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The lesson of the young men fighting for Isis: evil is in all of us

I suspect more and more that Isis fighters are motivated more by bloodlust than by ideology

6 September 2014

9:00 AM

6 September 2014

9:00 AM

I had an interesting discussion with my friend Aidan Hartley earlier this week about whether the young men fighting for the so-called Islamic State are psychopaths. (This was before the news broke of Steven Sotloff’s beheading.) Aidan is better placed than most to answer this question, having worked as a war correspondent for many years and written a classic book on the subject called The Zanzibar Chest.

His view is that the Islamic radicals attracted to IS are not run-of-the-mill jihadis, but a particularly nasty sub-species. Without in any way trying to defend the activities of terrorist groups like al-Shabaab, whose handiwork he’s witnessed close up, he thinks of them as being more like the IRA. That is, their adherents are motivated by a toxic cocktail of political and religious ideology which sanctions the murder of civilians as a means to an end.

The members of IS, by contrast, aren’t ideological fanatics so much as bloodthirsty monsters. They’ve travelled from places like Sydney and Manchester purely because they want to chop people’s heads off. Their talk of wanting to reverse the Sykes-Picot Agreement and create a caliphate joining Iraq and Syria is just so much rhetoric. In reality, they’re evil predators who’ve flocked to the killing fields so they can indulge their sick fantasies.

Now, I can see why Aidan has reached this conclusion. The actions of some members of IS, such as tweeting pictures of their children holding up severed heads, is so shocking that they do seem different in kind from other jihadis, not just different in degree. It’s as if the part of the human brain that recognises such behaviour as abhorrent is missing and, for that reason, their behaviour is more disturbing than hijacking a plane and flying it into a skyscraper. It’s a step beyond terrorism into something closer to insanity — Mr Kurtz territory.


Still, I think Aidan is wrong about IS. To begin with, I don’t think there’s a significant difference between these Islamists and their counterparts in groups like al-Qa’eda or Boko Haram. They are no less murderous, no more merciful. When it comes to non-Muslims, they are all completely indiscriminate about whom they maim and kill: women, children, the disabled — it makes no difference. If you want to call the jihadis in IS ‘psychopaths’ I think you have to apply the same label to the al-Shabaab terrorists who murdered more than 50 people at the Westgate shopping centre.

But, more importantly, I think very few of the members of these radical Islamist groups actually do suffer from psychopathy — at least, not in the sense that they would be clinically diagnosed as suffering from that specific personality disorder if examined by a psychiatrist. I dare say that in their day-to-day lives back home in Maida Vale, or wherever it is they’re from, the IS fighters lead perfectly normal lives, exhibiting all the customary amounts of empathy, remorse, inhibition and so on. Indeed, I think that is what’s so profoundly frightening about them — they are no different from the young man sitting beside you on the bus or working behind the counter at the local sports shop.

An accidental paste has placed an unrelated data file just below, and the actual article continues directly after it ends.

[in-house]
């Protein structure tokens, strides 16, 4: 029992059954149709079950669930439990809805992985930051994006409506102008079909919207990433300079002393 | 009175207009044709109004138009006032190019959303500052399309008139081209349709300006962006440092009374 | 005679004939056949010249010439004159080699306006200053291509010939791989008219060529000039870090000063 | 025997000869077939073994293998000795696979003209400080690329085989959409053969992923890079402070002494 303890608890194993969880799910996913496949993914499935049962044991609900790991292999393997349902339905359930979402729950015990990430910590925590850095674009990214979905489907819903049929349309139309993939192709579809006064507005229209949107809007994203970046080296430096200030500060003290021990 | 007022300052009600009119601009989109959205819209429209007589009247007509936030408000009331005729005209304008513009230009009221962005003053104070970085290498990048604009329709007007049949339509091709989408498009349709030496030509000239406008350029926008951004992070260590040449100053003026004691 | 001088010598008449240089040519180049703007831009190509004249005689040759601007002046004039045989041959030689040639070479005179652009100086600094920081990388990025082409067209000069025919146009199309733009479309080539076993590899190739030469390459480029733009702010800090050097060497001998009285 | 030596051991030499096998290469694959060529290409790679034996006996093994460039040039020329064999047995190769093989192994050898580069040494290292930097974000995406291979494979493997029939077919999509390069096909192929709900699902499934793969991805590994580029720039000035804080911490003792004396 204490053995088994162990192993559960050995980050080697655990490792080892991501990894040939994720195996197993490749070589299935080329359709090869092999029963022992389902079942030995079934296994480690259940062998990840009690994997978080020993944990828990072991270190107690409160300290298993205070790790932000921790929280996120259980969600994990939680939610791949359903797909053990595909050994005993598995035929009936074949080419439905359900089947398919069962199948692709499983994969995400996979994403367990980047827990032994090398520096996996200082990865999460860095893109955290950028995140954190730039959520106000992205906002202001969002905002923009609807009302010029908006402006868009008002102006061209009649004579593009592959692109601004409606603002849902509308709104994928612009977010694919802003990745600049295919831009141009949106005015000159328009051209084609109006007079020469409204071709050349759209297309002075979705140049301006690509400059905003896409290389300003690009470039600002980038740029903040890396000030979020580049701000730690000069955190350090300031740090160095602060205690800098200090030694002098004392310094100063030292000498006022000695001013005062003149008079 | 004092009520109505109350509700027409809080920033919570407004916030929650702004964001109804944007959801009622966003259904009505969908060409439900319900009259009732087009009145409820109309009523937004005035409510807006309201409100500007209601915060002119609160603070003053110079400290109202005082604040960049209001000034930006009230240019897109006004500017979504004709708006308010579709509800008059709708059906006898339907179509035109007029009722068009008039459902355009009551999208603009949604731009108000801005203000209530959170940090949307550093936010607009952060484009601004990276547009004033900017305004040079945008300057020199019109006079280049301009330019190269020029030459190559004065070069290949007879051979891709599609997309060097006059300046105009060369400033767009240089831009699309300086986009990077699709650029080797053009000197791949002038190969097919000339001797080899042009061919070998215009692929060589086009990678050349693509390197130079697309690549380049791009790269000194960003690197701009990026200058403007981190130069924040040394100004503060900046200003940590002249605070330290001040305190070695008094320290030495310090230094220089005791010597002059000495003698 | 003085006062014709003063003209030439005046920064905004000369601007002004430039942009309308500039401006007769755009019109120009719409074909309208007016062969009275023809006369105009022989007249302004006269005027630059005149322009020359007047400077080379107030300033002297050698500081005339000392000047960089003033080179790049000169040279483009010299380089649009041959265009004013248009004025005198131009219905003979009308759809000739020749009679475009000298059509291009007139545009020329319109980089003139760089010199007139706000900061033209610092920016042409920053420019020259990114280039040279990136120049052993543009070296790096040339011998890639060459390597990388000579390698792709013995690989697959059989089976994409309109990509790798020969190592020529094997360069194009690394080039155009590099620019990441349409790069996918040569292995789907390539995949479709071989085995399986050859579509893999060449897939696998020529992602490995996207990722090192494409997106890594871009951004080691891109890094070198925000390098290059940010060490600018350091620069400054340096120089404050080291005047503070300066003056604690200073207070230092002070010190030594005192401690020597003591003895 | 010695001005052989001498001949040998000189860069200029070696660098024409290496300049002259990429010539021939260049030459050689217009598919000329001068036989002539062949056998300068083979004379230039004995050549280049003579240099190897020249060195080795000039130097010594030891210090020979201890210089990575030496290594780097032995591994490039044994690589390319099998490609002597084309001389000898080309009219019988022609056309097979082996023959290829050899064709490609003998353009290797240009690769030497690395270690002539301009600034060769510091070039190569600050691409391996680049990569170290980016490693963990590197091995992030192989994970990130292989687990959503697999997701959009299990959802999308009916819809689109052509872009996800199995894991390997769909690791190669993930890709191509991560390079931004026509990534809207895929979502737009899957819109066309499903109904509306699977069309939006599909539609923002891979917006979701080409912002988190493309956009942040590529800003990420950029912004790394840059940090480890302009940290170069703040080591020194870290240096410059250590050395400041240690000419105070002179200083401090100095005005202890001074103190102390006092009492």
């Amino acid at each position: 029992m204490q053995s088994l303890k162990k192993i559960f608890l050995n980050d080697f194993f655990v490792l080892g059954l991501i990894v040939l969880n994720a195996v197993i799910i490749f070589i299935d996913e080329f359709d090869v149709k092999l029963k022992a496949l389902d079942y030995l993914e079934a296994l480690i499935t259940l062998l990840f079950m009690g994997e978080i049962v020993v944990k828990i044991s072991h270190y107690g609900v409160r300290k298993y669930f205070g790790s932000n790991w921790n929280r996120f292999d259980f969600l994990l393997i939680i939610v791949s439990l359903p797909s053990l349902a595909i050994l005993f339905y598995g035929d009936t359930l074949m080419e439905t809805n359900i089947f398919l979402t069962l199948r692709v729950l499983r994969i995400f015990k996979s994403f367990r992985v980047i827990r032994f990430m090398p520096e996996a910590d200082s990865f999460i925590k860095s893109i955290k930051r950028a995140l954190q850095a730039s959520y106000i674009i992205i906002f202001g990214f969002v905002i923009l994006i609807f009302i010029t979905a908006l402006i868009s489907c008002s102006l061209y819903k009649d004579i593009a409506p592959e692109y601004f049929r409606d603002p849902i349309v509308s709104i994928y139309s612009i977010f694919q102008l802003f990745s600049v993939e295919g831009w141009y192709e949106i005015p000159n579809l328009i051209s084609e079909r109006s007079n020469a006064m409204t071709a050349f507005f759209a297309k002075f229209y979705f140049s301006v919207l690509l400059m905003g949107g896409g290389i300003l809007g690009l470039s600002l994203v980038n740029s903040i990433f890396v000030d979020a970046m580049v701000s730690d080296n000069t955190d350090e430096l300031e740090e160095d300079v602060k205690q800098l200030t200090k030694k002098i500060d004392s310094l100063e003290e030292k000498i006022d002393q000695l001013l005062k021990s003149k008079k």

I don’t mean that all Muslim young men are capable of these crimes — I mean all young men. Middle-aged men, too, and not a few women. I am a Catholic when it comes to the existence of evil — I think it’s in all of us, and never far from the surface.

All the religious and political nuts out there who convince themselves that the end justifies the means — whether Nazis, communists or jihadis — are just trying to mask their true impulse from themselves, which is their atavistic desire to slake their bloodlust. It’s always about raping and torturing and murdering — everything else is window dressing.

As Freud said, ‘Men are not gentle creatures who want to be loved… they are, on the contrary, creatures among whose instinctual endowments is to be reckoned a powerful share of aggressiveness. As a result, their neighbour is for them not only a potential helper or sexual object but also someone who tempts them to satisfy their aggressiveness on him, to exploit his capacity for work without compensation, to use him sexually without his consent, to seize his possessions, to humiliate him, to cause him pain, to torture and to kill him. Homo homini lupus.

The appalling atrocities taking place in Iraq are just the latest illustration of a truth that is as old as mankind itself. There is a wolf in all of us, struggling to get out.

Toby Young is associate editor of The Spectator.


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